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More than any other large-scale Pride-type event, Gay Days Weekend attracts every shade of the LGBT rainbow. It also brings an equally vast range of scenic views, not just from taking part in the numerous events associated with the weekend, but also from behind-the-scenes if you’re making it all happen. We asked a variety of folks, with a variety of backgrounds with the Weekend, to share their favorite mental snapshots. We also asked: What does Gay Days Weekend mean to you, why has it lasted so long, and what impact do you think it’s had in all that time?

While you’re here we’d like to hear from you – tell us how Gay Day is Your Day!



I see Gay Days as a big family reunion. We see so many of the same smiling faces and friends each year. The letters we receive afterwards sharing how much fun they had always makes the effort worthwhile.

With the visibility and spending that happens for the LGBT community across at the parks, restaurants, rental cars, bars and shopping malls throughout the week across Central Florida, the full community has seen the truth about this event. It is one of the top financial events for the area, one of the best behaved, and one of the most loyal communities that any tourist destination could ask for.

ALISON BURGOS, Promoter Girls in Wonderland

My first big memory was attending Gay Day 15 years ago as a spectator. It was the first time I was at a large gay festival/pride event and I remember feeling overwhelmingly emotional to be around that many people like me. I was excited and proud to walk through the park with my friends. It was a really important GLBT moment in my life, and in connecting with my community.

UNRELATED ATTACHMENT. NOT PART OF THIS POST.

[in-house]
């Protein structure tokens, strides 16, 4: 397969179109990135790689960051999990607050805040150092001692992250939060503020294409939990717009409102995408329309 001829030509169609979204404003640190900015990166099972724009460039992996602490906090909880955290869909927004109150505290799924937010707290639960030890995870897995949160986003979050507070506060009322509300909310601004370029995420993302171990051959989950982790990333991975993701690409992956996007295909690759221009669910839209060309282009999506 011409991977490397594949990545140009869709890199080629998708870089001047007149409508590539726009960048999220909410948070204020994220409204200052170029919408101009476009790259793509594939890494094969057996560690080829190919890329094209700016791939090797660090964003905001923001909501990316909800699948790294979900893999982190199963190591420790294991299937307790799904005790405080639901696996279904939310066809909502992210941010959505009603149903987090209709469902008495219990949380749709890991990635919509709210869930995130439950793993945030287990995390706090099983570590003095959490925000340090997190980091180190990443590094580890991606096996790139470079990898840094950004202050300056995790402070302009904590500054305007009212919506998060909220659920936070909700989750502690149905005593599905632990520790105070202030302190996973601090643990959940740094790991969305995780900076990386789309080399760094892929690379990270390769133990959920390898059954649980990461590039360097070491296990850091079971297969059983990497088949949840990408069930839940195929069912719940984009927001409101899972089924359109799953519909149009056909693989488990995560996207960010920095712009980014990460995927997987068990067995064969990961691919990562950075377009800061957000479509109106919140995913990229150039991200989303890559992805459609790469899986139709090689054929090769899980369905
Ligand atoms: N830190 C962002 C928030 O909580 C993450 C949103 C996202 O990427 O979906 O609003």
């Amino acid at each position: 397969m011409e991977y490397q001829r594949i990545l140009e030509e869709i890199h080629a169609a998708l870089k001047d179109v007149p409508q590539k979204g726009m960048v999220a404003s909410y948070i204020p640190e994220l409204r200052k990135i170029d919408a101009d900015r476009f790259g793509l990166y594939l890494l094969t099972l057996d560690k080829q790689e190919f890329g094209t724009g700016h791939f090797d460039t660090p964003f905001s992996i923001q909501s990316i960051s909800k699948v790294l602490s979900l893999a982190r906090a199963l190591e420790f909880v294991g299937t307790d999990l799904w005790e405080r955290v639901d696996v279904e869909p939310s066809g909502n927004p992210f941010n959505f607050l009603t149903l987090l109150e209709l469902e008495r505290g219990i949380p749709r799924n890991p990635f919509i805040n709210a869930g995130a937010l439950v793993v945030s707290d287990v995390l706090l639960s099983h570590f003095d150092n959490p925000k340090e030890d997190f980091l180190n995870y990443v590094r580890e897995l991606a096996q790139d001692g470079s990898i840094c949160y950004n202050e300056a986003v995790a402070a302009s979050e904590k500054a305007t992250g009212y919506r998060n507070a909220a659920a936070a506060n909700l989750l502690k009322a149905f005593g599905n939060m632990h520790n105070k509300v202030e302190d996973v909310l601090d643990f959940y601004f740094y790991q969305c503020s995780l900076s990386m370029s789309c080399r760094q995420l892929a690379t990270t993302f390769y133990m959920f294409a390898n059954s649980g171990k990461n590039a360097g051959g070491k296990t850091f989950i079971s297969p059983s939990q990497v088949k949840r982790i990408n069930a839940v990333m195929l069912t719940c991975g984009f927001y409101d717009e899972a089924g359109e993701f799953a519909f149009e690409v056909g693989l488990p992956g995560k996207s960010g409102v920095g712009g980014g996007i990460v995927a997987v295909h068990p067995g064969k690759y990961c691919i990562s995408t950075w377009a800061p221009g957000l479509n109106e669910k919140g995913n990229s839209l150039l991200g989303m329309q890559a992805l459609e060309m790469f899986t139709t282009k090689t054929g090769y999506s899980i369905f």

My other big memory was being on stage at House of Blues (at Girls in Wonderland) three years ago, when I was able to get down on my knee and ask my wife to marry me. We were hoping then that one day we’d have equality in our state, and that day occurred this year, in January! That day we went to the courthouse in Miami and got married, knowing that the National Center for Lesbian Rights, which has been our beneficiary for the last 15 years, had a hand in securing those rights for me and my wife. It was a powerful moment for our family.

Weekends like Gay Days allow us to show that we are just like everyone else. It also allows gay people to connect and feel like they belong. There are so many places even today where gay people still live mainly closeted. The battle is not over. There’s a camaraderie that happens in an event like this one, and other pride events.

What makes this weekend stand out is the sheer vast attendance, for one thing. Plus we’re at and around theme parks – there’s no place more magical than Disney – so that makes it really special.

When we first started Girls in Wonderland 15 years ago the Convention and Visitors Bureau wasn’t even interested in having a conversation with us. Now they’re much more supportive and recognize our community, and our dollars.

Plus, there’s something I love about Orlando. I think Gay Days is a very Southern event. A majority of the people there are from the Southeastern part of the United States, and Southern people are people of hospitality and charm; they smile and say hello. You don’t find that everywhere in the country.